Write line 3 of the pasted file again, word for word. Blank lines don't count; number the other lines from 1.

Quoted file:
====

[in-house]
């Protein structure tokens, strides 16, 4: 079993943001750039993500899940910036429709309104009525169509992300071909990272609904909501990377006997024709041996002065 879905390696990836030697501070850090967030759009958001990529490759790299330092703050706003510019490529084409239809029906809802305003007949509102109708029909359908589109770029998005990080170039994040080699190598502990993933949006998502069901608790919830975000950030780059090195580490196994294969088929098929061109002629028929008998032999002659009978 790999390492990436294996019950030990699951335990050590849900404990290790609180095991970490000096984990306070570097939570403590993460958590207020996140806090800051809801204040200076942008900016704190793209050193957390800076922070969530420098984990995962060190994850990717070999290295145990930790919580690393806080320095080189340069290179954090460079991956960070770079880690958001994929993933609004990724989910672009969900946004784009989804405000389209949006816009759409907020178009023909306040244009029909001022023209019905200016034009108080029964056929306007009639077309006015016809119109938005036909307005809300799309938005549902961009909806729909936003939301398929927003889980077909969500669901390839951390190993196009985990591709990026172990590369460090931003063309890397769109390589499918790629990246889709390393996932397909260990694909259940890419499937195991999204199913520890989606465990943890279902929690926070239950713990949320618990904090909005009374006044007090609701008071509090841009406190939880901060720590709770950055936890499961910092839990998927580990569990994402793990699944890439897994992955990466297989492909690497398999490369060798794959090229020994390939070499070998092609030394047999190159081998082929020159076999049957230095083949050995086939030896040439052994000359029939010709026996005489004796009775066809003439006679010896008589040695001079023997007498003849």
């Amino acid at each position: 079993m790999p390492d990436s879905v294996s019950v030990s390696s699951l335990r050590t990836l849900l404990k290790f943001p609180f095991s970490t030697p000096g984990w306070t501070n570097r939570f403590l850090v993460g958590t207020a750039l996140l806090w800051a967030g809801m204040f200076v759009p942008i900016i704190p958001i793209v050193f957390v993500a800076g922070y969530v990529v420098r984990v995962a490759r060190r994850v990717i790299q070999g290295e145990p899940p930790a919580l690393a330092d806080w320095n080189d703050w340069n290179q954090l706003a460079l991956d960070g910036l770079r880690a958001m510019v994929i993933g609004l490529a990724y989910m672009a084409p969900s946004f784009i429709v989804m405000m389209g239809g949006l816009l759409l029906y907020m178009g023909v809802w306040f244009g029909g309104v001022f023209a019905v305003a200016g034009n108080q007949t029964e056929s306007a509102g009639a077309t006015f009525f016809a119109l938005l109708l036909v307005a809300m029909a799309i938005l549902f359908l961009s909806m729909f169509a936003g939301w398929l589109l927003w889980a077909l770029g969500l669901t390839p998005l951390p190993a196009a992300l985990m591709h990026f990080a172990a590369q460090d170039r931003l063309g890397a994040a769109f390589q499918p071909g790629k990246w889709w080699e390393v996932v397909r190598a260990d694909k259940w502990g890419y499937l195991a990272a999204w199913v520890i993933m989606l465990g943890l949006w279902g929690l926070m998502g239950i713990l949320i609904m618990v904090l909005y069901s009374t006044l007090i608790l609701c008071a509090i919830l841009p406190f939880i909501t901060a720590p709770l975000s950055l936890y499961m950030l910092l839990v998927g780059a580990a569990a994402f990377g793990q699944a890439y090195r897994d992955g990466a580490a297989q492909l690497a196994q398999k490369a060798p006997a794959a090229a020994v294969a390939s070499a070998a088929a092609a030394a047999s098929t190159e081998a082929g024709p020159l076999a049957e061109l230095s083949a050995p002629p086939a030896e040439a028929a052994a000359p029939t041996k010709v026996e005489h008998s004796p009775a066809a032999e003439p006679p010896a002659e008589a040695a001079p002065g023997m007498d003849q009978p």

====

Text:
């Amino acid at each position: 079993m790999p390492d990436s879905v294996s019950v030990s390696s699951l335990r050590t990836l849900l404990k290790f943001p609180f095991s970490t030697p000096g984990w306070t501070n570097r939570f403590l850090v993460g958590t207020a750039l996140l806090w800051a967030g809801m204040f200076v759009p942008i900016i704190p958001i793209v050193f957390v993500a800076g922070y969530v990529v420098r984990v995962a490759r060190r994850v990717i790299q070999g290295e145990p899940p930790a919580l690393a330092d806080w320095n080189d703050w340069n290179q954090l706003a460079l991956d960070g910036l770079r880690a958001m510019v994929i993933g609004l490529a990724y989910m672009a084409p969900s946004f784009i429709v989804m405000m389209g239809g949006l816009l759409l029906y907020m178009g023909v809802w306040f244009g029909g309104v001022f023209a019905v305003a200016g034009n108080q007949t029964e056929s306007a509102g009639a077309t006015f009525f016809a119109l938005l109708l036909v307005a809300m029909a799309i938005l549902f359908l961009s909806m729909f169509a936003g939301w398929l589109l927003w889980a077909l770029g969500l669901t390839p998005l951390p190993a196009a992300l985990m591709h990026f990080a172990a590369q460090d170039r931003l063309g890397a994040a769109f390589q499918p071909g790629k990246w889709w080699e390393v996932v397909r190598a260990d694909k259940w502990g890419y499937l195991a990272a999204w199913v520890i993933m989606l465990g943890l949006w279902g929690l926070m998502g239950i713990l949320i609904m618990v904090l909005y069901s009374t006044l007090i608790l609701c008071a509090i919830l841009p406190f939880i909501t901060a720590p709770l975000s950055l936890y499961m950030l910092l839990v998927g780059a580990a569990a994402f990377g793990q699944a890439y090195r897994d992955g990466a580490a297989q492909l690497a196994q398999k490369a060798p006997a794959a090229a020994v294969a390939s070499a070998a088929a092609a030394a047999s098929t190159e081998a082929g024709p020159l076999a049957e061109l230095s083949a050995p002629p086939a030896e040439a028929a052994a000359p029939t041996k010709v026996e005489h008998s004796p009775a066809a032999e003439p006679p010896a002659e008589a040695a001079p002065g023997m007498d003849q009978p």